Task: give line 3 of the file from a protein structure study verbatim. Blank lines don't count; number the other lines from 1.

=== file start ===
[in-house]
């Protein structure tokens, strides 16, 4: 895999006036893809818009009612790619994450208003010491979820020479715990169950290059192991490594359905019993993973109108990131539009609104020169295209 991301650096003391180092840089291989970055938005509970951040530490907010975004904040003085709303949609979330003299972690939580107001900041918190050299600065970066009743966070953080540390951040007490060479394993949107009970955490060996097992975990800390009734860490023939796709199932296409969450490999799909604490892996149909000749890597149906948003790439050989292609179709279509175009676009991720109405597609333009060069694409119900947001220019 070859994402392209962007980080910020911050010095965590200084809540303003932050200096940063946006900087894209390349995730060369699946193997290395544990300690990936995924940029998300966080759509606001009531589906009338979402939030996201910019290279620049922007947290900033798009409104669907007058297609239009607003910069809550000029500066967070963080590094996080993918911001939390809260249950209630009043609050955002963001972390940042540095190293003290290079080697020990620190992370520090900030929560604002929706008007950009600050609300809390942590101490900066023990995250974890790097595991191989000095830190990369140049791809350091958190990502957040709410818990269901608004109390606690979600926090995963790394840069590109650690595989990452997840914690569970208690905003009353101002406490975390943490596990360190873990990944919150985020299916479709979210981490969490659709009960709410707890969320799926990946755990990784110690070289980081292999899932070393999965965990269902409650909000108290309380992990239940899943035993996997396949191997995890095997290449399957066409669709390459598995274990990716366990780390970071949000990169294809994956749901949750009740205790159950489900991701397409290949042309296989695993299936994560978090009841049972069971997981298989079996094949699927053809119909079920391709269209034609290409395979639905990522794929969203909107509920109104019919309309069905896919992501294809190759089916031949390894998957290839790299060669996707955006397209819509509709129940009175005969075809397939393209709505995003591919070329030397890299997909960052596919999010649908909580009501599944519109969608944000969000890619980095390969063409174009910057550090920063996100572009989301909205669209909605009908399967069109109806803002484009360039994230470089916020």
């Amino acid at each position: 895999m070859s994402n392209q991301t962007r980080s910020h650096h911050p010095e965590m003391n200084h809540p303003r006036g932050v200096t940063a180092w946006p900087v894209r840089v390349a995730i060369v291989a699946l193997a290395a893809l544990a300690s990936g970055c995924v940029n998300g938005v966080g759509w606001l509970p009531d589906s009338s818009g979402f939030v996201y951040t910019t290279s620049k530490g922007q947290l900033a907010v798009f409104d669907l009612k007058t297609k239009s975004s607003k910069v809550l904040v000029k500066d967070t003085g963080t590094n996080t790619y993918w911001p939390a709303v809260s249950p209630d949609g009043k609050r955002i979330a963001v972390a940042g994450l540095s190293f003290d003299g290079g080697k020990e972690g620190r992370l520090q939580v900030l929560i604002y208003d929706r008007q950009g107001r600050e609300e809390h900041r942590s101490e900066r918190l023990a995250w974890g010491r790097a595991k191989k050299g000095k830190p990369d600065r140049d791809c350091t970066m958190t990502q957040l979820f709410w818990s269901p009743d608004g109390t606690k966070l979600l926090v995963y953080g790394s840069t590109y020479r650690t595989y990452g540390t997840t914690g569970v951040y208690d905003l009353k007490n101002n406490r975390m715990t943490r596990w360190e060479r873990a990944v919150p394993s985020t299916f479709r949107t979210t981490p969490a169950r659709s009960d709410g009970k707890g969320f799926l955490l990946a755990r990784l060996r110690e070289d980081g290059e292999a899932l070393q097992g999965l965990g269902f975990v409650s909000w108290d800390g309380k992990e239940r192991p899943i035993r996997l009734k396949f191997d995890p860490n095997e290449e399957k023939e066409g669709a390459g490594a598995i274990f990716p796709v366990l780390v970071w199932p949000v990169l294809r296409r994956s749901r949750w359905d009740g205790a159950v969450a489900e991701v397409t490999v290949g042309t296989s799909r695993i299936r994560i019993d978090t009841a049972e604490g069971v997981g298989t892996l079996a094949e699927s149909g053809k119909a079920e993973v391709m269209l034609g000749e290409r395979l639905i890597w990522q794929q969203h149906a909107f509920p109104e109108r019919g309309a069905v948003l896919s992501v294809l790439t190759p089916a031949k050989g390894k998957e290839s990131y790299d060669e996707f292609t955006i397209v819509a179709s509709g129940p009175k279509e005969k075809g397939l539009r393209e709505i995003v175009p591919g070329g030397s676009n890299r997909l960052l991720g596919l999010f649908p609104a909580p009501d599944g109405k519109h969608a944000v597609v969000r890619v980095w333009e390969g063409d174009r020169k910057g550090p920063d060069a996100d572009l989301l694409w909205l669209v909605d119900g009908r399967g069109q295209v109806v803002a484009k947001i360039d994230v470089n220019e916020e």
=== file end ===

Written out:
């Amino acid at each position: 895999m070859s994402n392209q991301t962007r980080s910020h650096h911050p010095e965590m003391n200084h809540p303003r006036g932050v200096t940063a180092w946006p900087v894209r840089v390349a995730i060369v291989a699946l193997a290395a893809l544990a300690s990936g970055c995924v940029n998300g938005v966080g759509w606001l509970p009531d589906s009338s818009g979402f939030v996201y951040t910019t290279s620049k530490g922007q947290l900033a907010v798009f409104d669907l009612k007058t297609k239009s975004s607003k910069v809550l904040v000029k500066d967070t003085g963080t590094n996080t790619y993918w911001p939390a709303v809260s249950p209630d949609g009043k609050r955002i979330a963001v972390a940042g994450l540095s190293f003290d003299g290079g080697k020990e972690g620190r992370l520090q939580v900030l929560i604002y208003d929706r008007q950009g107001r600050e609300e809390h900041r942590s101490e900066r918190l023990a995250w974890g010491r790097a595991k191989k050299g000095k830190p990369d600065r140049d791809c350091t970066m958190t990502q957040l979820f709410w818990s269901p009743d608004g109390t606690k966070l979600l926090v995963y953080g790394s840069t590109y020479r650690t595989y990452g540390t997840t914690g569970v951040y208690d905003l009353k007490n101002n406490r975390m715990t943490r596990w360190e060479r873990a990944v919150p394993s985020t299916f479709r949107t979210t981490p969490a169950r659709s009960d709410g009970k707890g969320f799926l955490l990946a755990r990784l060996r110690e070289d980081g290059e292999a899932l070393q097992g999965l965990g269902f975990v409650s909000w108290d800390g309380k992990e239940r192991p899943i035993r996997l009734k396949f191997d995890p860490n095997e290449e399957k023939e066409g669709a390459g490594a598995i274990f990716p796709v366990l780390v970071w199932p949000v990169l294809r296409r994956s749901r949750w359905d009740g205790a159950v969450a489900e991701v397409t490999v290949g042309t296989s799909r695993i299936r994560i019993d978090t009841a049972e604490g069971v997981g298989t892996l079996a094949e699927s149909g053809k119909a079920e993973v391709m269209l034609g000749e290409r395979l639905i890597w990522q794929q969203h149906a909107f509920p109104e109108r019919g309309a069905v948003l896919s992501v294809l790439t190759p089916a031949k050989g390894k998957e290839s990131y790299d060669e996707f292609t955006i397209v819509a179709s509709g129940p009175k279509e005969k075809g397939l539009r393209e709505i995003v175009p591919g070329g030397s676009n890299r997909l960052l991720g596919l999010f649908p609104a909580p009501d599944g109405k519109h969608a944000v597609v969000r890619v980095w333009e390969g063409d174009r020169k910057g550090p920063d060069a996100d572009l989301l694409w909205l669209v909605d119900g009908r399967g069109q295209v109806v803002a484009k947001i360039d994230v470089n220019e916020e």